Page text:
Monday, March 2, 2009

Are the steps the only way?

I enjoyed hosting the chat last night. There were quite a few bloggers on there. Thanks for stopping by. I enjoyed it.

One of the most interesting questions that came up for me was whether the steps were the only way.

I immediately thought "Yes". But then I realized that I needed to qualify that by saying, "Yes, for me they are a proven way." But the steps may not be the only way for others.

So I went back to the source. The Big Book states, "Here are the steps we took, which are suggested as a program of recovery.."
And further reading revealed that "It would be a product of false pride to claim that A.A. is a cure-all, even for alcoholism." (Bill W. in "A.A. Comes of Age", page 232.). Bill W. repeatedly said that "our hats are off to you if you can find a better way" and "If [those seeking a different cure] can do better by other means, we are glad." (Bill W. in Concept XII).

For me as an Al-Anon member, the 12 steps are a guideline for change. I took these steps and found a process to focus on myself, seek the help of others, clean up the problems in my life, and share the process with others. These steps are not the only way that people can change, but the key to recovery is change.

Many people resist any kind of change. They don't want to do the work, or they think it will be too painful. Trying to quit an addiction, whether it be to drugs, alcohol, or other people, without replacing that addiction with healthier things doesn't work. The active addiction masks and covers up the underlying problems. Without the mask, the problems become glaring and painful. There are not many choices when anyone gets to that point. They can live with the problems (pain), begin to change the problems(recovery), or go back to masking the problems (addiction).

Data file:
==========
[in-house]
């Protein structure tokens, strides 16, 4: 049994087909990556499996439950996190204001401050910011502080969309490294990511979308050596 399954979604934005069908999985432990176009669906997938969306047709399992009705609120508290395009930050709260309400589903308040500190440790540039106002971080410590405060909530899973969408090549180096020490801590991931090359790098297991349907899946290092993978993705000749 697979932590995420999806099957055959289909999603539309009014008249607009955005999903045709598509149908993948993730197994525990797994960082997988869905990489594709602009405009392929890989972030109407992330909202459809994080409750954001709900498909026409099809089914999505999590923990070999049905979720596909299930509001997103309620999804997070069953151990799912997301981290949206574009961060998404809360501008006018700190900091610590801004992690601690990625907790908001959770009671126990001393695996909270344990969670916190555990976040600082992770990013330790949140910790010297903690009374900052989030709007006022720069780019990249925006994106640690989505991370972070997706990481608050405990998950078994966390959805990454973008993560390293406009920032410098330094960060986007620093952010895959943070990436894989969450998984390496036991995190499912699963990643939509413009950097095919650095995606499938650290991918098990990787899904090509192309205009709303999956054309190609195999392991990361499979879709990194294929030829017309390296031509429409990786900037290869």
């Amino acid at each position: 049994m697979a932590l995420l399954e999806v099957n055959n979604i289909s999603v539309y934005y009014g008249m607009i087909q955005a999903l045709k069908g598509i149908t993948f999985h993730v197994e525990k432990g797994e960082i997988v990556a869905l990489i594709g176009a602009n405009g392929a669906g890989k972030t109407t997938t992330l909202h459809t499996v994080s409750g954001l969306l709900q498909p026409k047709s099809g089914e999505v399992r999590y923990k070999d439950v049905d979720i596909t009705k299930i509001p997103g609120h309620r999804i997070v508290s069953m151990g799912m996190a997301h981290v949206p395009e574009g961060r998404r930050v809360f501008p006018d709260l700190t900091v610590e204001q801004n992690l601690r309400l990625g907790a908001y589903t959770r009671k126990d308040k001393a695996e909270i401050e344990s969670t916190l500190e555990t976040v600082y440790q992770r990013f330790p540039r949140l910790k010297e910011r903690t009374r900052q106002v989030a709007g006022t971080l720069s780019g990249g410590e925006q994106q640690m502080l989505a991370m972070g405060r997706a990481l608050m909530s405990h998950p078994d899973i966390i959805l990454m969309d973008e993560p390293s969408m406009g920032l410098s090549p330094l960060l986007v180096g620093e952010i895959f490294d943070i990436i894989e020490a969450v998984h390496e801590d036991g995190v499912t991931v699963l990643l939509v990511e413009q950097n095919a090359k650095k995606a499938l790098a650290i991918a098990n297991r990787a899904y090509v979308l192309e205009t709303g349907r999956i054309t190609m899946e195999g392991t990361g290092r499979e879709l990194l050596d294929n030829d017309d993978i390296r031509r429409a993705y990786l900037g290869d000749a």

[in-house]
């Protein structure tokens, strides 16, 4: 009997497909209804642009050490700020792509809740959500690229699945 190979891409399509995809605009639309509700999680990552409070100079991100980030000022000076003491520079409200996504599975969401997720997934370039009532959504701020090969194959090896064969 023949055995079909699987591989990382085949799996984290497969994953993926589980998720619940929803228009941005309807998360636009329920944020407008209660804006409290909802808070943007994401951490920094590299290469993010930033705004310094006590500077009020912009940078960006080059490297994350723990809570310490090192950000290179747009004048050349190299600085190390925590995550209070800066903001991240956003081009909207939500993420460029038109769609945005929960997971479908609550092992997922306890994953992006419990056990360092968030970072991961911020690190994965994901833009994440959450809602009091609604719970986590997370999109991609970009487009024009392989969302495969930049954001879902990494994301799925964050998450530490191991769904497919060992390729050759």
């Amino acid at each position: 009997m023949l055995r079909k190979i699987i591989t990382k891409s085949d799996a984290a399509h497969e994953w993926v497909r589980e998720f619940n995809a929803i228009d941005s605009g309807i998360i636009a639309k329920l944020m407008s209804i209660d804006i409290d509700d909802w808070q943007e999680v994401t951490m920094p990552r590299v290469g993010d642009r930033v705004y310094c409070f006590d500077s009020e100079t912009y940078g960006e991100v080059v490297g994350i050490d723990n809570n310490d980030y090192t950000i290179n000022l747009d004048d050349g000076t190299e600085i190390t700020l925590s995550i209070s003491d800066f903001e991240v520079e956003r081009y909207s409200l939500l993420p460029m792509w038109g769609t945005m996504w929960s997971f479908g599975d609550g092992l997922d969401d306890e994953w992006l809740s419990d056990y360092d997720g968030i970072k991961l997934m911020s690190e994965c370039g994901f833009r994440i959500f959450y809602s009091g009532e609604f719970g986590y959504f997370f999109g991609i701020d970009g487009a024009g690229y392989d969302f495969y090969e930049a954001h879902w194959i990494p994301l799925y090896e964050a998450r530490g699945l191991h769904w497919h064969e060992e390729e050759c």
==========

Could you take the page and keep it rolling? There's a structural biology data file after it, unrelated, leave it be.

Each person must make the choice about how they are going to deal with this. I needed a guideline for change. I'd been to therapists, but it wasn't until doing the 12 steps that I started to move into recovery.

I didn't want to live with the pain anymore. So the pain of changing became less than the pain of remaining in my problems. And from what I've heard in meetings, those who work the steps find that something wonderful and remarkable occurs. I found that I could overcome hopelessness, despair, dishonesty, loneliness, anger, resentment, fear, impatience, arrogance, intolerance, and a host of other defects that gave rise to great suffering.

So the 12 steps were a way for me to undergo cognitive restructuring. I'm sure that working the steps won't succeed in every individual. But by doing the Steps, I took myself through a new way of thinking, feeling, seeing and acting. And in doing so, I found aspects of myself that had been hidden and that were much more vital than I had known before.

I don’t know of any better alternative for me. May you find your own way.


  1. I'm all about people discovering what works for them - and often-it takes time to make that discovery.
    Then there are blogs like yours,Syd.That offer that reminder to anyone still searching ..
    I cannot thank you enough for the support you offer people via your blog.Thanks for just being you ;)

  2. Syd, your ability to give back and write about your al anon expierences is one of the reasons I gave al anon another go, why I stuck to it - because I could read your serenity and I wanted that - and isn't that the best way for it to begin?!